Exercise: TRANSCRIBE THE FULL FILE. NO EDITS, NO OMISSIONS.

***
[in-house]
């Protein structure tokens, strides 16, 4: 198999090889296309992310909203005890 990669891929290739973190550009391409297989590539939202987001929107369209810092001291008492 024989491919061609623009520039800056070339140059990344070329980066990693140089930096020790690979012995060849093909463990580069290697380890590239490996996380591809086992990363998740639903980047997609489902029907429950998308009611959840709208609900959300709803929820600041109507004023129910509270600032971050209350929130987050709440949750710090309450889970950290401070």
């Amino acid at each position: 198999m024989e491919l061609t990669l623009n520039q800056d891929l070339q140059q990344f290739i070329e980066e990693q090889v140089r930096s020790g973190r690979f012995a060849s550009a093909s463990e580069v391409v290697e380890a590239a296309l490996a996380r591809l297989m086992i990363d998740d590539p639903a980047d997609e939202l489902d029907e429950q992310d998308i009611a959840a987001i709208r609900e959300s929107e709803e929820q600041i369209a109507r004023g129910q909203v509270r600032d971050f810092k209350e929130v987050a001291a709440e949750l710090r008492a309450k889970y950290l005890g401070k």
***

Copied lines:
[in-house]
């Protein structure tokens, strides 16, 4: 198999090889296309992310909203005890 990669891929290739973190550009391409297989590539939202987001929107369209810092001291008492 024989491919061609623009520039800056070339140059990344070329980066990693140089930096020790690979012995060849093909463990580069290697380890590239490996996380591809086992990363998740639903980047997609489902029907429950998308009611959840709208609900959300709803929820600041109507004023129910509270600032971050209350929130987050709440949750710090309450889970950290401070």
């Amino acid at each position: 198999m024989e491919l061609t990669l623009n520039q800056d891929l070339q140059q990344f290739i070329e980066e990693q090889v140089r930096s020790g973190r690979f012995a060849s550009a093909s463990e580069v391409v290697e380890a590239a296309l490996a996380r591809l297989m086992i990363d998740d590539p639903a980047d997609e939202l489902d029907e429950q992310d998308i009611a959840a987001i709208r609900e959300s929107e709803e929820q600041i369209a109507r004023g129910q909203v509270r600032d971050f810092k209350e929130v987050a001291a709440e949750l710090r008492a309450k889970y950290l005890g401070k």